Dismantling entrenched racism and militarism — and the political and economic structures that reflect and reinforce them — will require new ways of working together. Systemic change will come not from a small group of elites or political insiders who revise policies, but from broad grassroots movements that fundamentally shift the dynamics of power.

It is these movements that provide the truth-telling necessary to educate a country willfully ignorant of its past and it is these movements that can force the political and economic changes necessary to create space for an urgently needed alternative role for the United States in the world.

Working Group on Dismantling
Racism and Militarism in US Foreign Policy

Participants List

Titles and organizational affiliations are provided for identification purposes only.

Alan Barber
Policy Director
Congressional Progressive Caucus Center

Shailly Gupta Barnes
Policy Director
Kairos Center

Nadia Ben-Youssef
Advocacy Director
Center for Constitutional Rights

Jarvis Benson
Policy Team Member
Kairos Center

May Boeve
Executive Director

Salih Booker (Co-Chair)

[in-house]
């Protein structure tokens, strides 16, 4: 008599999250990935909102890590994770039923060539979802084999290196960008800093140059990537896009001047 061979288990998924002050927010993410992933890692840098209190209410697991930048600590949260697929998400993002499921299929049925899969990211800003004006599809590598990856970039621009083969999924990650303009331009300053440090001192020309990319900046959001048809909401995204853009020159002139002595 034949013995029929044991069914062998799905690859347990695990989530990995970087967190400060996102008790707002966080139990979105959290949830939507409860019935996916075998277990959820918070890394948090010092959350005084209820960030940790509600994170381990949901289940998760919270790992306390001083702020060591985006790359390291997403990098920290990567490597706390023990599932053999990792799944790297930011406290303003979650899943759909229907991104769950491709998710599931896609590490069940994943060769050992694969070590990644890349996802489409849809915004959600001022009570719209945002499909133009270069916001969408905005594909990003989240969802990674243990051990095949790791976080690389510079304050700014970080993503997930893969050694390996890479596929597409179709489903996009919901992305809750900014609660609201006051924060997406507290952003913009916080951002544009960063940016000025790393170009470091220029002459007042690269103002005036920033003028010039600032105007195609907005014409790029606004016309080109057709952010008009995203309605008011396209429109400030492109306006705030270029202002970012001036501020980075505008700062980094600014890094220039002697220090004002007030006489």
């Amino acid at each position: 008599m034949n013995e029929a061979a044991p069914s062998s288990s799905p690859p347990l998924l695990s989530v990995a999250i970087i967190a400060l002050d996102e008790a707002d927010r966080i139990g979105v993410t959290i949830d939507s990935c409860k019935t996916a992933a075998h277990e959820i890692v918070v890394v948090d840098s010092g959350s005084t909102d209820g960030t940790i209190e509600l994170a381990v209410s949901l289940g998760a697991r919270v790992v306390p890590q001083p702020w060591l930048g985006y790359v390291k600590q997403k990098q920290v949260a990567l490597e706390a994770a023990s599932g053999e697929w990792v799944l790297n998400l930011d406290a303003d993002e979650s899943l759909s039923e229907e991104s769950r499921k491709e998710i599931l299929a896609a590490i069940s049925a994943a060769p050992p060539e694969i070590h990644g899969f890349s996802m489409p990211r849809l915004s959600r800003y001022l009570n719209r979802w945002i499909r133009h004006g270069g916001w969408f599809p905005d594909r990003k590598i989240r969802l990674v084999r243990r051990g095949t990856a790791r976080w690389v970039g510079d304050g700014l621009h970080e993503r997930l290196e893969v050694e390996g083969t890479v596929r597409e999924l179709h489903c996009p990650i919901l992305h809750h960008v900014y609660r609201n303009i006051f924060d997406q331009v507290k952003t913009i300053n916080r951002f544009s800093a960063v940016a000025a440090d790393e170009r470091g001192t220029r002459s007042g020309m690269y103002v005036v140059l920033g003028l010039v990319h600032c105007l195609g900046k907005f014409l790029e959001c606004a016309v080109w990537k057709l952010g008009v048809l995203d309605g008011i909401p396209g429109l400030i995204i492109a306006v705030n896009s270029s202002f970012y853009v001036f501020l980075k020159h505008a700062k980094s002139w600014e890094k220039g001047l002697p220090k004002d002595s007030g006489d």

President & CEO
Center for International Policy

Perry Cammack
Program Director, Peacebuilding
Rockefeller Brothers Fund

Natalia Cardona
Associate Director for Justice & Equity

Tobita Chow
Founding Director
Justice Is Global

Neta Crawford
Professor and Chair, Department of Political Science
Boston University

Diana Duarte
Director of Policy and Strategic Engagement

Cathy Feingold
Director, International Department

Nana Gyamfi
Executive Director
Black Alliance for Just Immigration

Kia Hamadanchy
Legislative Affairs Manager
Congressional Progressive Caucus Center

Leila Hilal (Facilitator) 
Progressive Governance International

Patrick Hiller
Executive Director, War Prevention Initiative
Jubitz Family Foundation

Greisa Martinez Rosas
Executive Director
United We Dream

Alex McCoy
Political Director
Common Defense

Diana Ohlbaum (Co-Chair)
Senior Strategist and Legislative Director for Foreign Policy
Friends Committee on National Legislation

Khury Petersen-Smith
Michael Ratner Middle East Fellow
Institute for Policy Studies

Diane Randall
General Secretary
Friends Committee on National Legislation

Adam Russell Taylor
President-Elect and Acting President

Jose Vasquez
Executive Director
Common Defense

Vincent Warren
Executive Director
Center for Constitutional Rights


Discussion paper published September 2021 by the Friends Committee on National Legislation (FCNL) Education Fund.

The FCNL Education Fund is a Quaker nonprofit that promotes civic engagement
to advance peace, justice, and environmental stewardship.